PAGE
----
Consumers of today are a lot more savvy than consumers in the Golden Age of advertising during the 1960s. Back then a Don Draper-esque character could use a simple print ad in Life magazine and convince a consumer that smoking cigarettes was actually healthy and doctor recommended.
Nowadays, consumers demand better advertising. Yes- DEMAND. Gone are the days where brands held the upper-hand over consumers. Instead of passively being advertised to, they want to be actively involved with brands.
Sometimes referred to as engagement or participating marketing, experiential marketing used to be considered a second-tier marketing strategy. Today, experiential marketing has positioned itself as a premiere strategy for marketers.
Despite the fact that experiential’s immediate effect and short-term ROI is not as clear as other marketing strategies, it’s long-term effects when used as a core strategy produces more of a response. Experiential marketing’s potential with the changing marketing landscape is why brand marketers should use it as a core strategy instead of an add-on. Below are some examples of how brands used experiential marketing to create memorable and meaningful experiences for their customers.
Clarify your message
For an experiential marketing campaign to work effectively, a brand’s story and identity needs to be positioned in a way that is immediately clear to a consumer. Experiential is all about having a consumer experience that ‘aha’ moment.
One brand that knocked it out of the park was Lean Cuisine’s 2015 #WeightThis campaign. After declining sales, Lean Cuisine installed a gallery of scales in New York’s Grand Central Station. But the scales didn’t conventionally weigh people in pounds, instead, Lean Cusisine redesigned the scale, removing the traditional weight metrics that we all dread seeing, and replacing it with a small chalkboard. Participants could write on the scales and express how they wanted to be measured in life; by things like the amount of times they’ve been brave, how many people they helped, and how many people they love.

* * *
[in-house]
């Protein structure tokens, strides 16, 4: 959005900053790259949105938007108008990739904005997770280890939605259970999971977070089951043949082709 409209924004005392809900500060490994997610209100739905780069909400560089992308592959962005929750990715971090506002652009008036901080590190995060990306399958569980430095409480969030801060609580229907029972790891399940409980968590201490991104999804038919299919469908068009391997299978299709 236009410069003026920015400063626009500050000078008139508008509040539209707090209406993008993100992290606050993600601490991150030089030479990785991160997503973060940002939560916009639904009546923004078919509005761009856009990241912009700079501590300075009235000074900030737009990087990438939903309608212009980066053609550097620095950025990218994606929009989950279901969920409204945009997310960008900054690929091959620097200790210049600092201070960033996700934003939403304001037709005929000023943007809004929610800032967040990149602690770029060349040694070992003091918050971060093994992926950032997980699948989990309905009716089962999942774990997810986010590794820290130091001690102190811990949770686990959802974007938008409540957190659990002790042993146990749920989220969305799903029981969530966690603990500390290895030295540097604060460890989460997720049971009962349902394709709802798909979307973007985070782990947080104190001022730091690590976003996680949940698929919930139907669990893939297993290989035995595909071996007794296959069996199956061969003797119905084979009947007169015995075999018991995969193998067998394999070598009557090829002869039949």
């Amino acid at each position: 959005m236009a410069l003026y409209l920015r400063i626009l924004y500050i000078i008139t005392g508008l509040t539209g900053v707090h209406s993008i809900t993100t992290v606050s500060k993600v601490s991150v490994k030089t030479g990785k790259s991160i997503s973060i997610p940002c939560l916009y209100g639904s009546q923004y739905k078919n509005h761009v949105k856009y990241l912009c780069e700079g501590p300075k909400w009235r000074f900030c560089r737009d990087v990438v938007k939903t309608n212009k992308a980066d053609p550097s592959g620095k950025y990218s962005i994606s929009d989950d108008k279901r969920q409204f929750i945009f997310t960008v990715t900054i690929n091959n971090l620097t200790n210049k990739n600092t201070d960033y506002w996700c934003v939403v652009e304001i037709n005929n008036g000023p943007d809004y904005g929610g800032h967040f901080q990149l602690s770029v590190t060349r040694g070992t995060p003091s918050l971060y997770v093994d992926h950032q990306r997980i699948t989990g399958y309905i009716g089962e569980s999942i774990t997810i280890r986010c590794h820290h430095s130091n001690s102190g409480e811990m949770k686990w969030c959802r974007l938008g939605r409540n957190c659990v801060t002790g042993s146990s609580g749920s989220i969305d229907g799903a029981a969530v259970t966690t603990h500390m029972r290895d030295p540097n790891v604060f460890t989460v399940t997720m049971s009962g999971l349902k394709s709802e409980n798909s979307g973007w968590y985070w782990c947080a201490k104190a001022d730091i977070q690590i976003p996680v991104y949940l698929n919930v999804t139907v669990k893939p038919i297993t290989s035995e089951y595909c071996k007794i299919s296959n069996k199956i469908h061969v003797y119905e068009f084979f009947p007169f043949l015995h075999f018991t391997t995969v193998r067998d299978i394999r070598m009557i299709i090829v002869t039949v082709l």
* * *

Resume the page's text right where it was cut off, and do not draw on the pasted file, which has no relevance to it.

Without ever actually interacting with a Lean Cuisines Chicken Parmesan meal, Lean Cuisine redesigned the idea behind weight loss, creating a story and message that was relatable and interactive for their consumers.
Know your consumers inside and out
Once you’ve hunkered down on a message, you need to completely understand the wants and needs of your consumers.
Even though it happened 10 years ago, the experiential marketing collaboration between the convenience store 7-Eleven and the release of 20th Century Fox’s The Simpsons movie in 2007 was a game changer in the realm of experiential marketing The fictional Springfield’s Kwik-E-Mart was brought to life by transforming several 7-Eleven locations into The Simpsons lookalike. With actual products like pink doughnuts, Buzz cola and Krusty-Os, this campaign inhabited the personality of both 7-Eleven and Simpsons consumers.
By tapping into their target consumers’ mindset, both 20th Century Fox and 7-Eleven were able to create a lasting experience for their consumers.
Get ready to adopt new technology
With technology becoming more sophisticated and accessible by the day, experiential marketing campaigns can combine a brand’s message and consumer needs into memorable campaigns.
The technology that’s going to shake up experiential marketing campaigns is augmented reality (AR). AR allows smartphones to bridge the gap between a brand and a consumer with an immersive experience.
While some brands choose more large scale experiences like Disney’s Times Square VR experience or Lynx Deodorant’s Victoria Station campaign, marketers can use Snapchat to create immersive experiences for their consumers.
Cue Snapchat. With branded lenses, a marketer can create a simple yet lasting experience for their consumers. One of the first brands to ever use Snapchat for their brand was Taco Bell. On Cinco de Mayo of 2016, Snapchat users could send snaps of their heads transformed into Taco Bell tacos. While seeing a head in the shape of a cartoonish taco was it quite disturbing, the strangeness of the image is what made the campaign memorable and lasting.
Experiential marketing is no longer a supplement to traditional marketing strategies. It’s proved it’s worth as a standalone strategy for contemporary brands. And in order to keep pace with their consumers, brands should follow the previous examples and implement similar experiential campaigns.